• Silver Argosy Part 1

    John Thorp may not be as well known today as Burt Rutan, but in the sixties he occupied a similar pedestal in the world of homebuilt aviation. His Thorp T-18 was a pioneering all-metal single engine design that achieved cult status by the seventies and is still occasionally built today. He and another aeronautical engineer named Fred Weik went to Piper in the early sixties and developed the Cherokee line. They took, as their starting point, one of Thorp's earlier designs, one that had its origins immediately after the end of WWII, the SkySkooter.

    Thorp's original design, the Lockheed "Little Dipper", in front of a more familiar Lockheed product. The Dipper was intended to be every soldier's airplane, a craft that could be flown by an infantryman with virtually no training. It never served in that role, of course, but it would become the inspiration and basis for the first Sky Skooter in 1946. Wikipedia Photo

    By the end of the Second World War, it seemed that the entire world would be flying airplanes back and forth to the grocery store every day. Tens of thousands of men (and a fair number of women as well) had become qualified as pilots, and it was assumed that many if not most of these would be clamoring to buy and fly an airplane of their own just as soon as they mustered out of the service. A number of outfits began planning to provide these pilots with the airplanes they were thought to want, one of which was the Thorp Aircraft Company. Thorp's entry in the airplane lottery was a very small single engine low wing design that had its origins in an effort during the war to produce an airplane that an infantryman could fly almost without any training. This design was fitted with an 85hp engine and dubbed the T-11 SkySkooter. Three pre-production prototypes were built in 1946, and the design was certificated by the old CAA in that year.

    This was not the first time, nor would it be the last, that pundits overestimated the interest of the American public in private aviation. It turned out that most of the war-trained pilots had had air experiences that were not at all conducive to either pursuing a career as a pilot or buying and flying a personal plane. Many of them left their wings in the top drawer of the dresser and pursued careers with both feet firmly on the ground. And even for those who actually remained eager to slip the surly bonds, there were surplus airplanes by the thousands available for pennies on the dollar all over the country. A new design from a little known company was doomed from the start. The SkySkooter, although an excellent airplane, never made it off the ground commercially - only those three were built. And so things seemed to stay, for awhile at least.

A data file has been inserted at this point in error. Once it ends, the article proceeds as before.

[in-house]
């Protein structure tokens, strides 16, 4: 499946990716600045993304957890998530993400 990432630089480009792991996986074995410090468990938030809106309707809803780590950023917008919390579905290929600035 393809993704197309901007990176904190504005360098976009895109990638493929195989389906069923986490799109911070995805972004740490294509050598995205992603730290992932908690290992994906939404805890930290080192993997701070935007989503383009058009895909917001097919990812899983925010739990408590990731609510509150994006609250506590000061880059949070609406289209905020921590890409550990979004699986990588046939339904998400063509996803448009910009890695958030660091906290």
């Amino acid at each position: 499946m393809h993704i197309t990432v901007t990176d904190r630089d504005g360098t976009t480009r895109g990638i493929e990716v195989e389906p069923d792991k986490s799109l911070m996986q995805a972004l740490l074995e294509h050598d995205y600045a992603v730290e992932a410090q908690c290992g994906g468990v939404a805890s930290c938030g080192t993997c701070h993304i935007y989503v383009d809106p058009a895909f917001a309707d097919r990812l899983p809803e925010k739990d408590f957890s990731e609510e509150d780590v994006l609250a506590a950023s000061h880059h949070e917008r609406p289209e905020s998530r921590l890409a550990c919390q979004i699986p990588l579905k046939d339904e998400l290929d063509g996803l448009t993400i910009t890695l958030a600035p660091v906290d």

A drawing of the T-211 showing the simplicity of construction. Photo from Pinterest

    Fast forward to the mid sixties. By then the T-11 derived Cherokee was well on its way to becoming one of the world's most popular light airplanes, to say nothing of being the scion of an entire family of planes from the Cherokee 140 all the way eventually to the Seneca twin. And in those long gone days of 29.9 cent per gallon car gas there really were thousands of brand new light airplanes being sold every year. After setting up the Cherokee line for Piper, Thorp returned to California and set his sights once again on the little SkySkooter. Beefing it up with a 100hp engine, he re-certificated it in 1966 as the T-211 SkySkooter. And lo and behold, who worked with him on this project and did some of the test flying but Dave Gengenbach.

    Again, three production prototypes were built; but alas, just those three. By now Cessna and Piper had pretty much divided and conquered the light airplane market, and the Skooter could get no more traction in 1966 than it had gotten in 1946. A total of six airplanes had been built, and Thorp himself owned and flew at least two of them, albeit not at the same time. A few more were built in the seventies with the intent of trying to sell them in Europe, but with no greater success. By the mid nineties a fellow out in California had bought the rights, parts and tooling (100 complete ship sets of parts had been produced in 1966 and stored ever since) and began selling the airplane as a kit for the home built market. Somewhere around a score of kits were sold and several were completed by their builders. These were essentially identical to the prototypes. But this venture also failed to really get off the ground.